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GOP consultant shreds Trump for latest rant about ‘The Hispanics’: ‘Textbook definition of racism’

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GOP consultant Mike Madrid

President Donald Trump this week mocked one of his Hispanic supporters during a campaign rally by claiming that he looked white and then asking him, “Who do you like more, the country or the Hispanics?”

In an interview with ABC News, Republican consultant Mike Madrid slammed Trump and said his remarks made it sound like he was trying to make “a distinction between Hispanics and true Americans.”

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Madrid added that the president seems to believe that Hispanics must renounce their heritage in order to be truly accepted as American citizens.

“Hispanics are demonstrably second-class citizens in the eyes of this president,” he said. “These are both textbook definitions of racism.”

Melissa Michelson, a political scientist at Menlo College in California and former president of the Latino caucus of the American Political Science Association, similarly told ABC News that Trump is creating a “false choice” by telling people they have to be either Hispanics or Americans.

“A vast majority of Latinos in the United States have strong identities both as Americans, and as Latinos or as Hispanics,” she said, and then went on to say Trump was just delivering “the same message as always, which is that the loyalty to America of people of color is questionable.”


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Expert explains why ‘systemic conservatism’ continues to prevail in America

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On the Sunday after the November 3rd presidential election, Utah Senator Mitt Romney, the 2012 Republican presidential candidate, congratulated President-elect Joe Biden but insisted that the overall election was an endorsement of conservative principles. He pointed to the gains Republicans made in the House, though they are still in the minority, and the failure of the Democrats to capture control of the Senate, at least so far. Romney found further evidence in the Democrats' inability to flip GOP-controlled statehouses.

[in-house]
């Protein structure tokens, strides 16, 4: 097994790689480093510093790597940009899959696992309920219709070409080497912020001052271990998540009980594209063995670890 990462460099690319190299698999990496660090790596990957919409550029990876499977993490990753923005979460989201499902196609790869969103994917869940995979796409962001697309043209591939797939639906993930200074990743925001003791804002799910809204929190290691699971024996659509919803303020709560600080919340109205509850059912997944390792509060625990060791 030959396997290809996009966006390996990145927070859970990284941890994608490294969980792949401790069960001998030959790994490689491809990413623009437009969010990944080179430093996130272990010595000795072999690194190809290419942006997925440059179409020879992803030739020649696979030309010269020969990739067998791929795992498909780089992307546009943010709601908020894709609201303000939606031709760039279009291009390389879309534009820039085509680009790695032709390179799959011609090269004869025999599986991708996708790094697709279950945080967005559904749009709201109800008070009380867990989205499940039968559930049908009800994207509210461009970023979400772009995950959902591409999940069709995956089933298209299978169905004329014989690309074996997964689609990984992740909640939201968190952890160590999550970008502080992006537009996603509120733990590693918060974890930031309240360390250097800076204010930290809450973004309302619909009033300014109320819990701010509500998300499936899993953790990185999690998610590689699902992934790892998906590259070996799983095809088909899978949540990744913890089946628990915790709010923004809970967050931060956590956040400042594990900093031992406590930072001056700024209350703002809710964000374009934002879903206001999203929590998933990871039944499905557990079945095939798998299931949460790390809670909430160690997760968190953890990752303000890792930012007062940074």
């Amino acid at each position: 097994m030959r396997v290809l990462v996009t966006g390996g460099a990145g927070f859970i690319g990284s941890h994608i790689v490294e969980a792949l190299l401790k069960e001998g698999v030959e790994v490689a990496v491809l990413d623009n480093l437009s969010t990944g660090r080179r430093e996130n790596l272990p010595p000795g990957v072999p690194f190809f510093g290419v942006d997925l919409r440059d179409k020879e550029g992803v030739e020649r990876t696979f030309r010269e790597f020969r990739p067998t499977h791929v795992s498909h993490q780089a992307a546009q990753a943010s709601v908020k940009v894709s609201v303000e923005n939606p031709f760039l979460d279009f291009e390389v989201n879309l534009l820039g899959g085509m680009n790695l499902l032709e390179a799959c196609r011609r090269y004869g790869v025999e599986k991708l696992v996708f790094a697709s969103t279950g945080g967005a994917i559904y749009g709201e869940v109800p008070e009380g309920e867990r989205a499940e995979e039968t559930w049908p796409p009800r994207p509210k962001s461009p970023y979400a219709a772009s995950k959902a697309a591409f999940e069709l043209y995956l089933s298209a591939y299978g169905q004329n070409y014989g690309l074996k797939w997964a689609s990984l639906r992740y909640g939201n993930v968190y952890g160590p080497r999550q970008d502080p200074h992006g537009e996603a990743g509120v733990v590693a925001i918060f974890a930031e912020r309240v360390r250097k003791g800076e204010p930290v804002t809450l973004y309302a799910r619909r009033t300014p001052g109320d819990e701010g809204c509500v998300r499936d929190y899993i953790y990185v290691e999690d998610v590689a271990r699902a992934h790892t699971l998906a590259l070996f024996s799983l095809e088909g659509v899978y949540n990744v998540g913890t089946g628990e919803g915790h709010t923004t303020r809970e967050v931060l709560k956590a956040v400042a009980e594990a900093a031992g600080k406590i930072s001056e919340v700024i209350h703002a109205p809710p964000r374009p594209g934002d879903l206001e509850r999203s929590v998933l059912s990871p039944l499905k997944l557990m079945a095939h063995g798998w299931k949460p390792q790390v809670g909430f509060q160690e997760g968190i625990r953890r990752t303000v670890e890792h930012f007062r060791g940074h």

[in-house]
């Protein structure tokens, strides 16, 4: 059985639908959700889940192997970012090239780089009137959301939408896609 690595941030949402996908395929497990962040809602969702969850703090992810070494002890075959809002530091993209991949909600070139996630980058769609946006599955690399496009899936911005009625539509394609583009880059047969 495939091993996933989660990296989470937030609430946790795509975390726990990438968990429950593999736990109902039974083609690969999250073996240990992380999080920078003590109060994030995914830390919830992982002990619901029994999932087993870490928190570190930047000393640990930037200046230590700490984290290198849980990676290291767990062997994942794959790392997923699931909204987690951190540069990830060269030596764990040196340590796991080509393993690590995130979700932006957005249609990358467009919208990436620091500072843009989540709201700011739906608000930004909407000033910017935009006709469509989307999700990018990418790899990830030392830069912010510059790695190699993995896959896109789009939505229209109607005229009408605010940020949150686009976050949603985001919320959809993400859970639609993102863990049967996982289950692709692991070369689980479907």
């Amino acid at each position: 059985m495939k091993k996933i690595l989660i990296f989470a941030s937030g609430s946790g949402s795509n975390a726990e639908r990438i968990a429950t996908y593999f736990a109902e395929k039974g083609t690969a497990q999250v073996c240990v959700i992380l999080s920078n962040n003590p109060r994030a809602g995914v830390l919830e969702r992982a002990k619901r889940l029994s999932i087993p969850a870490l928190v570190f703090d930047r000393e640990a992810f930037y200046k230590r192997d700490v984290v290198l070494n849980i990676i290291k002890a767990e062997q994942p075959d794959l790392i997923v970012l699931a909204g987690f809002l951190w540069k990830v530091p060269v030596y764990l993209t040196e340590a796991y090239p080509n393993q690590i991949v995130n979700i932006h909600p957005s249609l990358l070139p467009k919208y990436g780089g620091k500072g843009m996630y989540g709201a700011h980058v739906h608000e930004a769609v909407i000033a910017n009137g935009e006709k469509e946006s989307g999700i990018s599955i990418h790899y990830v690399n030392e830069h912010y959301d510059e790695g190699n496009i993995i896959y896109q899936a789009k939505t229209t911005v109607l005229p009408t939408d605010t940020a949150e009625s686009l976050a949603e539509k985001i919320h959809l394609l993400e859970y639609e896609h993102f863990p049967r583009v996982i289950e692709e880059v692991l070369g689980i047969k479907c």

Romney, however, is mistaken in his basic assertion. First of all, Biden won by more than 5 million popular votes, nearly 4 percent more than Trump's total. The president-elect obtained the highest number of popular votes in the nation's history. Biden's margin of victory, contrary to Romney's claim, is not a mandate for conservatism. Rather, at the very least, the election was a referendum on President Trump's leadership, which of course Trump used to promote conservative ideas concerning tax cuts for the wealthy and the relaxation of business and environmental regulations.

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2020 Election

Expert breaks down the ultimate goal of Trump’s ‘classic Russian-style disinformation campaign’

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Jonathan Rauch, a senior fellow at the Brookings Institute, spoke with CNN's Brian Stelter on Sunday to explain the ultimate goal of President Donald Trump's false accusations of a rigged and stolen election.

Rauch was asked by Stelter if the issue is Trump is simply trapped in the delusion that he actually beat President-elect Joe Biden in the 2020 election.

"Is delusion a fair word for these election lies?" Stelter wondered.

"No, actually, I don't think it is," Rauch replied. "It's hard to know what's going on in the mind of the president, but you don't really need to. What you need to know is that what he is running right now is a classic Russian-style disinformation campaign of a type known as the firehose of falsehood. That's when you utilize every channel, not just media, but also the bully pulpit, even litigation to push out as many different stories and conspiracy theories and lies and half-truths as you possibly can in order to flood the zone if with disinformation."

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Inside the spread of conspiracies and disinformation by women on social media

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“The QAnon stuff infiltrated Instagram and seeped into the suburban consciousness of American women to a certain extent, and they bought into it,” according to experts.

Originally published by The 19th

Since the internet’s advent, conspiracy theories have acquired followings online. Now, in the era of social media, people use platforms like Facebook, Twitter and YouTube to spread disinformation and misinformation. Instagram, the Facebook-owned image platform where influencers tout luxury, beauty and consumer culture, has also become an online home for conspiracies. And lately, one has been particularly prolific: QAnon.

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